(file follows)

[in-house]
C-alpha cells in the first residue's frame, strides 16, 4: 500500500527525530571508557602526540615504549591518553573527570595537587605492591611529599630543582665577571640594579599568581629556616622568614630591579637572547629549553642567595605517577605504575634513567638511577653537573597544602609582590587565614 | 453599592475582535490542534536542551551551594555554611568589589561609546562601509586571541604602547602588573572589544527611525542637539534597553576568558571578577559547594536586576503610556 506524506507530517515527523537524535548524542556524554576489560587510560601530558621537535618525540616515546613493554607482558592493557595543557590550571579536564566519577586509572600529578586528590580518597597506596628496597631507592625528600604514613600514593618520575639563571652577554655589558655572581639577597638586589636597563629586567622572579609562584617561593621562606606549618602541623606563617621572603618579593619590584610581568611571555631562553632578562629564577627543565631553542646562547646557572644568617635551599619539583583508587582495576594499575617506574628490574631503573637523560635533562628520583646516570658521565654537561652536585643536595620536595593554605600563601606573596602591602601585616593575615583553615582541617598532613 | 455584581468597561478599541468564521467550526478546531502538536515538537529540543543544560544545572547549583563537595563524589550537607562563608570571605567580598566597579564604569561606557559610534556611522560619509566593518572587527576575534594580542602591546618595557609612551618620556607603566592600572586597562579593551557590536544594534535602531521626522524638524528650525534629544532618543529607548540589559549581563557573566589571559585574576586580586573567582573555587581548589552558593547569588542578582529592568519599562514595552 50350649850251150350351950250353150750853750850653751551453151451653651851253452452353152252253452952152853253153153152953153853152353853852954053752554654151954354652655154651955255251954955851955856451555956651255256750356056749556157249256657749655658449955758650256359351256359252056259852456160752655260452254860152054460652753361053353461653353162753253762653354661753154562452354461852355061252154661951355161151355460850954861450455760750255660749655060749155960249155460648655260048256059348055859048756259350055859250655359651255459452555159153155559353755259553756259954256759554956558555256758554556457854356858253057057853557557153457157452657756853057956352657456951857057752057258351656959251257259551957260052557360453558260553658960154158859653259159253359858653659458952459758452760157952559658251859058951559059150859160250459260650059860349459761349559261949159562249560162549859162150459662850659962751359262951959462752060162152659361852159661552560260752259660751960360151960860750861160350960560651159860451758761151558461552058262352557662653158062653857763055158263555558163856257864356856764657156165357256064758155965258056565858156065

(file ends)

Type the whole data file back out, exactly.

[in-house]
C-alpha cells in the first residue's frame, strides 16, 4: 500500500527525530571508557602526540615504549591518553573527570595537587605492591611529599630543582665577571640594579599568581629556616622568614630591579637572547629549553642567595605517577605504575634513567638511577653537573597544602609582590587565614 | 453599592475582535490542534536542551551551594555554611568589589561609546562601509586571541604602547602588573572589544527611525542637539534597553576568558571578577559547594536586576503610556 506524506507530517515527523537524535548524542556524554576489560587510560601530558621537535618525540616515546613493554607482558592493557595543557590550571579536564566519577586509572600529578586528590580518597597506596628496597631507592625528600604514613600514593618520575639563571652577554655589558655572581639577597638586589636597563629586567622572579609562584617561593621562606606549618602541623606563617621572603618579593619590584610581568611571555631562553632578562629564577627543565631553542646562547646557572644568617635551599619539583583508587582495576594499575617506574628490574631503573637523560635533562628520583646516570658521565654537561652536585643536595620536595593554605600563601606573596602591602601585616593575615583553615582541617598532613 | 455584581468597561478599541468564521467550526478546531502538536515538537529540543543544560544545572547549583563537595563524589550537607562563608570571605567580598566597579564604569561606557559610534556611522560619509566593518572587527576575534594580542602591546618595557609612551618620556607603566592600572586597562579593551557590536544594534535602531521626522524638524528650525534629544532618543529607548540589559549581563557573566589571559585574576586580586573567582573555587581548589552558593547569588542578582529592568519599562514595552 50350649850251150350351950250353150750853750850653751551453151451653651851253452452353152252253452952152853253153153152953153853152353853852954053752554654151954354652655154651955255251954955851955856451555956651255256750356056749556157249256657749655658449955758650256359351256359252056259852456160752655260452254860152054460652753361053353461653353162753253762653354661753154562452354461852355061252154661951355161151355460850954861450455760750255660749655060749155960249155460648655260048256059348055859048756259350055859250655359651255459452555159153155559353755259553756259954256759554956558555256758554556457854356858253057057853557557153457157452657756853057956352657456951857057752057258351656959251257259551957260052557360453558260553658960154158859653259159253359858653659458952459758452760157952559658251859058951559059150859160250459260650059860349459761349559261949159562249560162549859162150459662850659962751359262951959462752060162152659361852159661552560260752259660751960360151960860750861160350960560651159860451758761151558461552058262352557662653158062653857763055158263555558163856257864356856764657156165357256064758155965258056565858156065